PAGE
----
The Pirate Bay Guilty of Breaching Copyrights

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Bertil Ericson / Scanpix / AP

Pirate Bay founders Gottfrid Svartholm Warg, left, and Peter Sunde were found guilty of breaking Swedish copyright law.

There's been a lot of news about fighting pirates on the high seas in the past couple of weeks. Today comes a reminder that efforts to fight piracy online continues as well. A court in Stockholm on Friday found the four men behind The Pirate Bay, one of the world's biggest free file-sharing sites, guilty of breaching copyright law for allowing its users to illegally access music, movies and TV shows online. Peter Sunde, Fredrik Neij, Gottfrid Svartholm Warg and Carl Lundstrom were sentenced to a year in jail, and ordered to cough up $3.6 million to a raft of entertainment firms — from EMI to Columbia Pictures — bilked, said the court, out of valuable revenues. The decision, said John Kennedy, boss of the International Federation of the Phonographic Industry, which represents the global music business, was "good news for everyone ... making a living or a business from creative activity and who needs to know their rights will protected by law."

The Pirate Bay, for its part, was unrepentant. In a statement streamed live on the firm's website, Peter Sunde reckoned it "bizarre we were even convicted at all." Its defense: the company doesn't host or store the offending material, and files aren't actually exchanged on the site. Instead, the Pirate Bay acts like a directory, pointing users to material hosted elsewhere on the Web. In that sense, Sunde told the BBC recently, "there's no difference between us and Google." (See the 50 best websites of 2008.)

Except there is. Use the ubiquitous search engine, and "you will be able to link to some infringing material," says Struan Robertson, a technology lawyer at London law firm Pinsent Masons. "But the vast majority of what's on the service is not infringing. That's an important thing for courts." Like Kazaa, another file-sharing site punished in the courts in recent years, the Pirate Bay works slightly differently. The site has "relatively few legitimate uses, but a huge number of unlawful" ones, says Robertson.

The site, which launched in 2003 and now boasts over 20 million users, plans to appeal the court's conviction. During the online press conference, Sunde scoffed at the fine thrown at the firm, holding up a scribbled I.O.U. to the camera. "Stay calm," he appealed to users on Twitter a little while earlier, "nothing will happen to [The Pirate Bay], us personally, or file sharing what so ever ... this is just theater for the media."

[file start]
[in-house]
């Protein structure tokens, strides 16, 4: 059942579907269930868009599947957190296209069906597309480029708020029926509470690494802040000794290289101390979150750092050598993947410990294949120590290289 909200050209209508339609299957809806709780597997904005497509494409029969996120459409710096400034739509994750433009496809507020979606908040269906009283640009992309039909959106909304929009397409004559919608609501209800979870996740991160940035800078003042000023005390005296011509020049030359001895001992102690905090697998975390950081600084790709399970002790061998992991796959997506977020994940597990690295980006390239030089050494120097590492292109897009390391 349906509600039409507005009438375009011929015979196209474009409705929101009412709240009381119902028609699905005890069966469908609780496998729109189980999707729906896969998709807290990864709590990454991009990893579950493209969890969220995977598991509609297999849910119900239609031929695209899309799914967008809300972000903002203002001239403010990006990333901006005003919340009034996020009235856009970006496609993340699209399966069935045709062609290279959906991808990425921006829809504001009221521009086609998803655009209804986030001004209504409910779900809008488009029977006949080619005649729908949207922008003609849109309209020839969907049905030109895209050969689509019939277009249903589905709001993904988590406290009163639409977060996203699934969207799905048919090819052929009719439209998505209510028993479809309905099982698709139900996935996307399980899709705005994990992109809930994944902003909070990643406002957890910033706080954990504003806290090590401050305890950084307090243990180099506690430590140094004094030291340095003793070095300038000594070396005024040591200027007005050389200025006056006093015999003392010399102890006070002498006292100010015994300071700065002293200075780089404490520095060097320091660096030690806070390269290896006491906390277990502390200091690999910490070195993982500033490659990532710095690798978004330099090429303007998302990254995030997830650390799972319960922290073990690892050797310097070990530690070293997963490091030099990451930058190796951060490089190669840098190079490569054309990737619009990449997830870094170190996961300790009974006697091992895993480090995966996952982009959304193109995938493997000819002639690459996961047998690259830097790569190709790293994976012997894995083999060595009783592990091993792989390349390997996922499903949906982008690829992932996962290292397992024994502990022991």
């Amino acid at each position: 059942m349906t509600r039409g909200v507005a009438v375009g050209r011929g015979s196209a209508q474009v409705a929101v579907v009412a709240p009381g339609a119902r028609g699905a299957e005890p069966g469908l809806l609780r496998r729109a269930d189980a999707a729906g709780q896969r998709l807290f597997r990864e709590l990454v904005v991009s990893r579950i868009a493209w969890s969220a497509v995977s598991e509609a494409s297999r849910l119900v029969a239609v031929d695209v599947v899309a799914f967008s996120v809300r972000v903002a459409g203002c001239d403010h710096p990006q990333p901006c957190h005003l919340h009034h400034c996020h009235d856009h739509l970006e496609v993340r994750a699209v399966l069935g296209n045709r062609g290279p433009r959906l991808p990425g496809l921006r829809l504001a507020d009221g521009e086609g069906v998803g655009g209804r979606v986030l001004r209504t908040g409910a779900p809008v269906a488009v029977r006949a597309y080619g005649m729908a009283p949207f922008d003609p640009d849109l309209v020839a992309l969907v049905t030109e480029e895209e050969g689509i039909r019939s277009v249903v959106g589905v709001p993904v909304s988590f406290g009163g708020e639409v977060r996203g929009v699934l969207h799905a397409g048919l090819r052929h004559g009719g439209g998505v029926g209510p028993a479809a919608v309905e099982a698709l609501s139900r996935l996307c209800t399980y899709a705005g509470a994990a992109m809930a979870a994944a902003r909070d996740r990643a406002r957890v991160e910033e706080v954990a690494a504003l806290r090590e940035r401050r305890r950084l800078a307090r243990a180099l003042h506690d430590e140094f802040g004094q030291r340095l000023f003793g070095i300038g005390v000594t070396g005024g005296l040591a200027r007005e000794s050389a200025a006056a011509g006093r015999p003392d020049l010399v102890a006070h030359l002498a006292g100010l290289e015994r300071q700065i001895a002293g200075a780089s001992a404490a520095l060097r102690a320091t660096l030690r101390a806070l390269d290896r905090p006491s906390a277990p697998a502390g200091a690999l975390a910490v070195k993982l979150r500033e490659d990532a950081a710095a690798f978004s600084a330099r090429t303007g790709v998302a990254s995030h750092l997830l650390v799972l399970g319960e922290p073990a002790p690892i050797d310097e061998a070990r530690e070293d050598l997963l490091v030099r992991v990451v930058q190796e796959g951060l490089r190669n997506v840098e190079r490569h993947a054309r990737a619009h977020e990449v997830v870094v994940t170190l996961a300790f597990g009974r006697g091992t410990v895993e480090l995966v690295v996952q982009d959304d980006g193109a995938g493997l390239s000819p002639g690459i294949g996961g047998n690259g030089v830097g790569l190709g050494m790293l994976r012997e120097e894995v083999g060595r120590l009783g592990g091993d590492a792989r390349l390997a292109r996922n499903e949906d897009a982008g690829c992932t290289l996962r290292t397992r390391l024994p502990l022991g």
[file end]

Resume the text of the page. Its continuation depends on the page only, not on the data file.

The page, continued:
And in one sense, Sunde is right. Entertainment firms have no choice but to go after services that contribute to copyright infringement; doing nothing would send out the wrong message entirely. But those companies also know that legal action alone isn't going to strangle piracy. "The end of this year will be the 10-year anniversary for music industry legal suits against file sharing networks," points out Mark Mulligan, London-based analyst at Forrester Research. "Throughout that time, file sharing has grown, and grown and grown." The shutdown of Napster in 2001 didn't prevent Kazaa becoming even larger; and Kazaa's subsequent demise has hardly hindered the Pirate Bay. By the time courts catch up with unlawful services, user momentum already lies elsewhere. "It's a case of whack a mole," says Mulligan. "Every time they hit one, another pops up. That's not going to change." (See the 25 best blogs of 2009.)

Far more important in the fight against online piracy is offering users legitimate — but very cheap or even free — alternatives. In that respect, the industry deserves some credit. Competition for iTunes has toughened considerably in recent months. Spotify, which allows users to stream music for free in return for watching the odd ad online, has proved a hit since launching last October with the backing of the industry's big labels. Such services are "signs the music industry is waking up to the fact the best way to fight free isn't in the law courts, it isn't in parliament," says Mulligan, "it's with free itself."

Back in Sweden, the country's National Museum of Science and Technology announced this week plans to exhibit a Pirate Bay server confiscated by police last year. "This is an object of contemporary society and a museum collects such items," curator Nils Olander said. With any luck, online piracy will one day wind up alongside it.

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